IT is rare to be able to rally private industry and a swag of government departments to agree on a workable solution for the devastating wild dog problem, but that is exactly what local sheep farmers have been able to achieve.
But Craig Murphy, chair of the Hunter Valley Combined Wild Dog Group, said the main hurdle they now face is getting help from other farmers.
The wild dog problem is not a problem sheep farmers should have to face on their own and it surprised me that sheep farmers are finding it difficult to get other farmers to care about their plight enough to act and proactively support the new program.
While there are stories of wild dogs taking down calves and chasing thoroughbreds which show the increasing threat they are to other livestock, many farmers who don’t feel they are directly impacted aren’t taking a proactive approach to help control wild dogs.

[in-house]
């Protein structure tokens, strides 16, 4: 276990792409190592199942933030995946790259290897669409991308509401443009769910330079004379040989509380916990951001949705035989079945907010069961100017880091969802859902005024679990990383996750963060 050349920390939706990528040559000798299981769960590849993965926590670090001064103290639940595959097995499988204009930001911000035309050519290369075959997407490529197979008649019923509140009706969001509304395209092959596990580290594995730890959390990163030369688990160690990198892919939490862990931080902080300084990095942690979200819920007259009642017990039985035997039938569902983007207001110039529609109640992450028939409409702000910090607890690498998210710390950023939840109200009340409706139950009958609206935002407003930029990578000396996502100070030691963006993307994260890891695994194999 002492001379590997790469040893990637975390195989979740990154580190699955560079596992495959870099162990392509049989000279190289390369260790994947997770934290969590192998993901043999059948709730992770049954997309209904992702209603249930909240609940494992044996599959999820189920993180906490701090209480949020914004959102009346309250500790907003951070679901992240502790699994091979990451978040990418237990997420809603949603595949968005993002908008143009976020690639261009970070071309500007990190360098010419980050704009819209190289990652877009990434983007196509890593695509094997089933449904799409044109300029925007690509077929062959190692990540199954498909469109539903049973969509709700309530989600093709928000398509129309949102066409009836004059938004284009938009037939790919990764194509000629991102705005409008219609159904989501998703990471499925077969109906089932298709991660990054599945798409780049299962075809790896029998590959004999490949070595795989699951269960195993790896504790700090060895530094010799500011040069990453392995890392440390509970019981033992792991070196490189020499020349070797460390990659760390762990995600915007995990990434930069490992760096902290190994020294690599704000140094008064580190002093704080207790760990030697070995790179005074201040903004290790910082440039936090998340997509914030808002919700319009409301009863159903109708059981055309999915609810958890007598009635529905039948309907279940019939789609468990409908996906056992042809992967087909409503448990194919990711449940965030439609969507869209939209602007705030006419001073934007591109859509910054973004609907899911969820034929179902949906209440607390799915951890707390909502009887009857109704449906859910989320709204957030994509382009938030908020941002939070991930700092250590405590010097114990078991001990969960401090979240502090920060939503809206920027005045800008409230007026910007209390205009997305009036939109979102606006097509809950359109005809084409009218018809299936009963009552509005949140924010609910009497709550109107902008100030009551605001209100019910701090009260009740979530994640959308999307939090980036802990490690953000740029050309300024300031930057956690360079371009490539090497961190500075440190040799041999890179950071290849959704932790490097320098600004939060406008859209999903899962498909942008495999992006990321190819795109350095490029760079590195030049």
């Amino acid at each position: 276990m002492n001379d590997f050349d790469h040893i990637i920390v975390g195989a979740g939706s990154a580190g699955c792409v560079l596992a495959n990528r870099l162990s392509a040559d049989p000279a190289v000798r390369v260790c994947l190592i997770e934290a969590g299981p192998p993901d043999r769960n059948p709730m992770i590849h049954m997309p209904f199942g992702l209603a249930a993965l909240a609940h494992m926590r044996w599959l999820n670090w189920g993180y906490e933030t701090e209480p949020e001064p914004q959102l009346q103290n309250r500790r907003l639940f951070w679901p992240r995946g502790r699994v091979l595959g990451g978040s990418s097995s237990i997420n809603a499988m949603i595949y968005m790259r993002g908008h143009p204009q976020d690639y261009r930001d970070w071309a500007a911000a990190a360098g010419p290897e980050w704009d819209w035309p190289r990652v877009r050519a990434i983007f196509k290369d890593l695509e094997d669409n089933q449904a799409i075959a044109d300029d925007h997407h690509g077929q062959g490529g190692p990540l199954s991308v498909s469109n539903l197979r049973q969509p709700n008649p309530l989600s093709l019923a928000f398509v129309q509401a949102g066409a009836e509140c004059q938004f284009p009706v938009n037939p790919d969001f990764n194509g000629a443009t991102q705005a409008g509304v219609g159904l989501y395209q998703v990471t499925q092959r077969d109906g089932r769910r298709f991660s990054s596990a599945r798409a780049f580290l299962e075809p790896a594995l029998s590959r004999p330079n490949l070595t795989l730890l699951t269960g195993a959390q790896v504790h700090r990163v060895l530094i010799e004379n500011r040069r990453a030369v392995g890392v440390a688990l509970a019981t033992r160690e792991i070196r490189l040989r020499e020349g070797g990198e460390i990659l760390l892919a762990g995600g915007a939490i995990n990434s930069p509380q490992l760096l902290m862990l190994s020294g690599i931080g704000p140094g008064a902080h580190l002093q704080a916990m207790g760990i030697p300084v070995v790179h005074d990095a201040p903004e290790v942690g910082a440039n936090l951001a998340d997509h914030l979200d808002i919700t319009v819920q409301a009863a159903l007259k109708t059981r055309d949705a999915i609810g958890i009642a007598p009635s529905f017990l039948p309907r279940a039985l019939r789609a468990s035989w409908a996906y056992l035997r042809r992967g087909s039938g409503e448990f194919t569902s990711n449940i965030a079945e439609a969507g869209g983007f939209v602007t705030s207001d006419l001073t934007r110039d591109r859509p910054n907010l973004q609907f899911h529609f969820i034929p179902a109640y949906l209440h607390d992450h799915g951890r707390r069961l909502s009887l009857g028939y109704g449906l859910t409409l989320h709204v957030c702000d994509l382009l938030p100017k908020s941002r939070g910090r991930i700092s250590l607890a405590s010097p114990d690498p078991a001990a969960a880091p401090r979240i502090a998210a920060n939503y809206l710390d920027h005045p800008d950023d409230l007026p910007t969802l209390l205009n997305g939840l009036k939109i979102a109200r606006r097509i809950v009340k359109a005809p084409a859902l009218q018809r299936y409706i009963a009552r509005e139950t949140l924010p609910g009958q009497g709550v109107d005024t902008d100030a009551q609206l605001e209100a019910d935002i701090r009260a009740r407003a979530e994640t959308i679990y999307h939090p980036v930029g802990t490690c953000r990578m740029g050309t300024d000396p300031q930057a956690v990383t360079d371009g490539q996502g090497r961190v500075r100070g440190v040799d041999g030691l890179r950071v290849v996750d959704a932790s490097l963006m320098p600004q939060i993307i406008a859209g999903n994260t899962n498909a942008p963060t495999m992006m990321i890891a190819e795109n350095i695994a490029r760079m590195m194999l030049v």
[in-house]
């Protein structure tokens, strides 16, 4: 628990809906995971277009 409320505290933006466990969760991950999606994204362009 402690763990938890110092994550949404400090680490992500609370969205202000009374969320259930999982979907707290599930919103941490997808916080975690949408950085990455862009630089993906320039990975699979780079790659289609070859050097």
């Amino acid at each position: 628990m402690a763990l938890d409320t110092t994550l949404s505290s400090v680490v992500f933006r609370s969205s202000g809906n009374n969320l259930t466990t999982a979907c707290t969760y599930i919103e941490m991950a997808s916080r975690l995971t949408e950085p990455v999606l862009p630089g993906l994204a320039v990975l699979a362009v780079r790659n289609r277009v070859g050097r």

The wild dogs don’t respect boundaries between private properties, government owned land, cattle farms, lucerne paddocks, horse studs or mines it is all one big hunting ground to them.
The dogs travel through crops on one property to get to the sheep at the neighbours, so for the new wild dog initiative to work it will need every landholder to look after their neighbour.
It is wonderful in times of hardship, such as the recent fires to see farmers and whole communities band together in support of people who have suffered loss and that is what needs to happen for our sheep farmers now.
After such a huge effort to get mines and government departments to back them, I hope local sheep farmers can take the last hurdle to make this new program work with the support of other farmers.
Related story: Sheep Farmers Hopeful
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